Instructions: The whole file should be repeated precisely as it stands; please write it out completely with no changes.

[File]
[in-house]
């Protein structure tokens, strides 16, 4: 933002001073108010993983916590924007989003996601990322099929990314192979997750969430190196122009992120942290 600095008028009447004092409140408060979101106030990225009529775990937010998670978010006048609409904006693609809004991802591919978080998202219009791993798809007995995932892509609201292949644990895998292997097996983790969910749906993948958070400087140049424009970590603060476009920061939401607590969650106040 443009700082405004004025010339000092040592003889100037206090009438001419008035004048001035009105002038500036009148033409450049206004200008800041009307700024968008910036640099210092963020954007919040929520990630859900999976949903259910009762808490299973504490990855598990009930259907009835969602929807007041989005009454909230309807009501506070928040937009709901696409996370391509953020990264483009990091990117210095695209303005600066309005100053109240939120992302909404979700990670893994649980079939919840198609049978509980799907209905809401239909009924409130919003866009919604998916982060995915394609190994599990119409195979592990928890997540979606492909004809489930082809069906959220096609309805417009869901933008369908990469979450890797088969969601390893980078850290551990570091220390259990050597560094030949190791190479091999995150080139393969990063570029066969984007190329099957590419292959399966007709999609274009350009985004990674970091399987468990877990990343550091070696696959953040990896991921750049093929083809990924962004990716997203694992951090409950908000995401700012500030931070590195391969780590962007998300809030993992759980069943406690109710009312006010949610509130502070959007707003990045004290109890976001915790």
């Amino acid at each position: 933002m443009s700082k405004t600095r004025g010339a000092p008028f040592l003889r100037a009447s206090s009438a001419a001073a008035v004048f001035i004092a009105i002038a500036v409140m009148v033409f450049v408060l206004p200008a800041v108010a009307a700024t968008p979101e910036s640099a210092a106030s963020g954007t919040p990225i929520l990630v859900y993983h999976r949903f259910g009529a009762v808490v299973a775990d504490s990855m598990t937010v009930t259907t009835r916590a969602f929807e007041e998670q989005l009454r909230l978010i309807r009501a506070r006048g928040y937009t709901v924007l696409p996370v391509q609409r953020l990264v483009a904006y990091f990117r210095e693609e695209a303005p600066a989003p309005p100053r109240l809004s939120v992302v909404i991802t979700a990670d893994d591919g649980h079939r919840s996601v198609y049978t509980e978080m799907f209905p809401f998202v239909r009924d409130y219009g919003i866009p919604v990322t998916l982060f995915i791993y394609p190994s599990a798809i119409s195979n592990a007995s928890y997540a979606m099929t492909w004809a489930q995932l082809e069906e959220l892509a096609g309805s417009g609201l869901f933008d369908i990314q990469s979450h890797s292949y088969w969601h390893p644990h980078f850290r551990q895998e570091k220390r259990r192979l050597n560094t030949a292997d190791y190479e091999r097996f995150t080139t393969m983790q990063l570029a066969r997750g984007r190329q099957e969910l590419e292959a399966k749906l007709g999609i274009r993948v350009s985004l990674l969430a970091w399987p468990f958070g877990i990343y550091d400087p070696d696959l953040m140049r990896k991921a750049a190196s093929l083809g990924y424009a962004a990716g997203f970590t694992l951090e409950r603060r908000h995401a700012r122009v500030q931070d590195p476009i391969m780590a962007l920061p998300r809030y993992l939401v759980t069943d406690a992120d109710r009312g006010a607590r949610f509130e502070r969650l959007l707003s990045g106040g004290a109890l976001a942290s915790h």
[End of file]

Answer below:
[in-house]
């Protein structure tokens, strides 16, 4: 933002001073108010993983916590924007989003996601990322099929990314192979997750969430190196122009992120942290 600095008028009447004092409140408060979101106030990225009529775990937010998670978010006048609409904006693609809004991802591919978080998202219009791993798809007995995932892509609201292949644990895998292997097996983790969910749906993948958070400087140049424009970590603060476009920061939401607590969650106040 443009700082405004004025010339000092040592003889100037206090009438001419008035004048001035009105002038500036009148033409450049206004200008800041009307700024968008910036640099210092963020954007919040929520990630859900999976949903259910009762808490299973504490990855598990009930259907009835969602929807007041989005009454909230309807009501506070928040937009709901696409996370391509953020990264483009990091990117210095695209303005600066309005100053109240939120992302909404979700990670893994649980079939919840198609049978509980799907209905809401239909009924409130919003866009919604998916982060995915394609190994599990119409195979592990928890997540979606492909004809489930082809069906959220096609309805417009869901933008369908990469979450890797088969969601390893980078850290551990570091220390259990050597560094030949190791190479091999995150080139393969990063570029066969984007190329099957590419292959399966007709999609274009350009985004990674970091399987468990877990990343550091070696696959953040990896991921750049093929083809990924962004990716997203694992951090409950908000995401700012500030931070590195391969780590962007998300809030993992759980069943406690109710009312006010949610509130502070959007707003990045004290109890976001915790």
């Amino acid at each position: 933002m443009s700082k405004t600095r004025g010339a000092p008028f040592l003889r100037a009447s206090s009438a001419a001073a008035v004048f001035i004092a009105i002038a500036v409140m009148v033409f450049v408060l206004p200008a800041v108010a009307a700024t968008p979101e910036s640099a210092a106030s963020g954007t919040p990225i929520l990630v859900y993983h999976r949903f259910g009529a009762v808490v299973a775990d504490s990855m598990t937010v009930t259907t009835r916590a969602f929807e007041e998670q989005l009454r909230l978010i309807r009501a506070r006048g928040y937009t709901v924007l696409p996370v391509q609409r953020l990264v483009a904006y990091f990117r210095e693609e695209a303005p600066a989003p309005p100053r109240l809004s939120v992302v909404i991802t979700a990670d893994d591919g649980h079939r919840s996601v198609y049978t509980e978080m799907f209905p809401f998202v239909r009924d409130y219009g919003i866009p919604v990322t998916l982060f995915i791993y394609p190994s599990a798809i119409s195979n592990a007995s928890y997540a979606m099929t492909w004809a489930q995932l082809e069906e959220l892509a096609g309805s417009g609201l869901f933008d369908i990314q990469s979450h890797s292949y088969w969601h390893p644990h980078f850290r551990q895998e570091k220390r259990r192979l050597n560094t030949a292997d190791y190479e091999r097996f995150t080139t393969m983790q990063l570029a066969r997750g984007r190329q099957e969910l590419e292959a399966k749906l007709g999609i274009r993948v350009s985004l990674l969430a970091w399987p468990f958070g877990i990343y550091d400087p070696d696959l953040m140049r990896k991921a750049a190196s093929l083809g990924y424009a962004a990716g997203f970590t694992l951090e409950r603060r908000h995401a700012r122009v500030q931070d590195p476009i391969m780590a962007l920061p998300r809030y993992l939401v759980t069943d406690a992120d109710r009312g006010a607590r949610f509130e502070r969650l959007l707003s990045g106040g004290a109890l976001a942290s915790h």